OK, I have been back from Kenya since Monday but I have been catching up with a number of things and haven’t had time to post anything here all week. I hope I will have a bit more time now, so normal posting will resume.
For the next few weeks I will alternate normal commentary and posts, with some relevant and interesting things from the few days I was in Kenya. It was my first time there, and it was a great experience. Work-related activities, especially our main event, the presentation of FRIDE’s report on “Assessing Democracy Assistance” went well – here you can see some pictures of the day. And we managed to do some more interesting stuff like visiting the iHub, attending a seminar on Africa and the ICC, etc.
Throughout the week, I spent quite a bit of time walking around in Nairobi, a city which greatly surprised me. All throughout I had the feeling it was remarkably safe and friendly, at least in comparison to the horror stories people had told me about it… The worst thing – by far – was the traffic, but besides this I greatly enjoyed walking around the centre of town to different places.
And then – last Sunday – before I flew back to Europe I took the opportunity to visit that landmark of Nairobi that it Uhuru Park. Furthermore, it was Labour Day, so I went down to see the celebrations. There were not many people there (somebody told me more people attended the Ocampo 6 prayers some weeks earlier), and the mood was not either festive, nor angry. The complaints against high fuel and food prices had partly been met when the government announced a tax break for kerosene and diesel, so people chose to stay home as there was not much more to get. Also, the announcement of 12% minimum wage increase is not much when compared to the 25% food inflation since January, so there was nothing to celebrate either. And, to signal how low-profile the celebrations were, neither President Kibaki, nor PM Odinga attended the meeting.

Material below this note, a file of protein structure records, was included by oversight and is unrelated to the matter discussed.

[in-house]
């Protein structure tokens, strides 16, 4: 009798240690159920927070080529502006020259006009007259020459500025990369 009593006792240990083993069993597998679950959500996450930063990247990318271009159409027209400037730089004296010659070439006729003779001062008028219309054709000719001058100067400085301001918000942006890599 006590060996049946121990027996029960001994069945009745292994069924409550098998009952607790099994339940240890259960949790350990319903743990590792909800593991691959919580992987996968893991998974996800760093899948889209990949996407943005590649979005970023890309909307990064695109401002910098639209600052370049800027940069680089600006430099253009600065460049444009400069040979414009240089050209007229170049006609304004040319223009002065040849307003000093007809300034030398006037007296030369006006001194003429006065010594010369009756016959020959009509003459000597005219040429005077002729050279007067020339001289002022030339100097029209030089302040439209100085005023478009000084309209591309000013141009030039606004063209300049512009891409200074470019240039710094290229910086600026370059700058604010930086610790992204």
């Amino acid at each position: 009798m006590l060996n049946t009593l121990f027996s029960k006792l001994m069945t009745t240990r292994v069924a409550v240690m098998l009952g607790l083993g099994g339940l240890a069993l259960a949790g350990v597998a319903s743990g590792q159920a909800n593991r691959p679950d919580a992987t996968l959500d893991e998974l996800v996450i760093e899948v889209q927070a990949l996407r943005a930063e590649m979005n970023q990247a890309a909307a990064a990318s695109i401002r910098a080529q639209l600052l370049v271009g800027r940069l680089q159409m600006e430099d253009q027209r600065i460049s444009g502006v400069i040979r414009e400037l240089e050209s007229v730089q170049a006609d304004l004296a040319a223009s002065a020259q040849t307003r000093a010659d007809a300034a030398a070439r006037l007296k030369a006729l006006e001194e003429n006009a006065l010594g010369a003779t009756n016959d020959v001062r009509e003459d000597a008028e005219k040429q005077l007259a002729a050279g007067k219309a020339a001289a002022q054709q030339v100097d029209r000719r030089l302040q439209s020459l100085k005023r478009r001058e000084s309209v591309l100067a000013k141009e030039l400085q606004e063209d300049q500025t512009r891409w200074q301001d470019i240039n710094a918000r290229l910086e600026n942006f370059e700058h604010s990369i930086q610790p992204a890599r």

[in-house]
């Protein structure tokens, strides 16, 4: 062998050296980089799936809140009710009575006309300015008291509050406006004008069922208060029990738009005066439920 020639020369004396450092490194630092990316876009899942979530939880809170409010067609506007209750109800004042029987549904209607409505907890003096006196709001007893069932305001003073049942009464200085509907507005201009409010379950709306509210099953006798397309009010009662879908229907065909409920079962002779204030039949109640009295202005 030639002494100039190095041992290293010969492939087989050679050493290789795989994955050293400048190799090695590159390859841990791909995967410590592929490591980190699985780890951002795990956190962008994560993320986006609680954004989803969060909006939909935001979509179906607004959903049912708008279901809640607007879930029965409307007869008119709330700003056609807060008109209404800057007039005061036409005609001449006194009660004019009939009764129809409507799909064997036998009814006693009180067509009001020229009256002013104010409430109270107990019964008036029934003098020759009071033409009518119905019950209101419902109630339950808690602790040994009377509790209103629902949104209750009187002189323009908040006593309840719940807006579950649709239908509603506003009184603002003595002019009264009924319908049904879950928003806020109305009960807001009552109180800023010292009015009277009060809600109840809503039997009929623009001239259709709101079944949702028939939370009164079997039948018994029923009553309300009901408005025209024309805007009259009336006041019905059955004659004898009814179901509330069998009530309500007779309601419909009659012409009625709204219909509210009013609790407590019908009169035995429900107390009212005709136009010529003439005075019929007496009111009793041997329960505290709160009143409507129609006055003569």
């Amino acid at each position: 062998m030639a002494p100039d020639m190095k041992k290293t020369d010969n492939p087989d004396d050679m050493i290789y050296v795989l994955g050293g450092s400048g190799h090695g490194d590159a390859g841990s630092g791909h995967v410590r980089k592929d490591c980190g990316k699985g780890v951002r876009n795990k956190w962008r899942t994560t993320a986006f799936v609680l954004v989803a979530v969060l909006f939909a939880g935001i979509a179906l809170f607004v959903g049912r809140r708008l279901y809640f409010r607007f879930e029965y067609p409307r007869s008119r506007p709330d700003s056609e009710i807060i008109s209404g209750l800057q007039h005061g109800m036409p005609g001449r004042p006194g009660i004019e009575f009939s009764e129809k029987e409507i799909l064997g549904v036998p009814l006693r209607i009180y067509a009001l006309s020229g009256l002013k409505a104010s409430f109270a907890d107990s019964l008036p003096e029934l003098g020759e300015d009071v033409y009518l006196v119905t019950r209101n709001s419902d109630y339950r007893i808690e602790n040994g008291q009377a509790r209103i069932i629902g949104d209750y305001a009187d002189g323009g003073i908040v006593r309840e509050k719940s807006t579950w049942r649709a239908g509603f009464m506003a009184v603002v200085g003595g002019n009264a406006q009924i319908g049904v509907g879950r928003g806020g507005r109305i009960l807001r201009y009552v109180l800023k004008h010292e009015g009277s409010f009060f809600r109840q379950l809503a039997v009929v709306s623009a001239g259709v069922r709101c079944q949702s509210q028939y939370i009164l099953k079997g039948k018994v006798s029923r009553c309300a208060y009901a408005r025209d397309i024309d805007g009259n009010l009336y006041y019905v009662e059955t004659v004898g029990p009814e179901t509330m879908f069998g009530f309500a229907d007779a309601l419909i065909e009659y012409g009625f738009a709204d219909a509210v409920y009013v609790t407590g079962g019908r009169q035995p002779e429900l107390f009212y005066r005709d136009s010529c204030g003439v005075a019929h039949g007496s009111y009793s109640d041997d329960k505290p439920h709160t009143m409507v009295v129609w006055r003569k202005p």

In any case, even without the political charge, it was a lovely day, and many people just went down the park to enjoy the day with their families – so people selling face-paints, balloons, photographs and fun-rides (in ferry-whhels, cars or even a camel) did have something to celebrate.
And I took the opportunity to see some of the colourful floats workers had put together for the occasion. Here’s a small slideshow (I’m not a good photographer but I hope with these images – and the small descriptions – at least you can get an idea of the celebrations).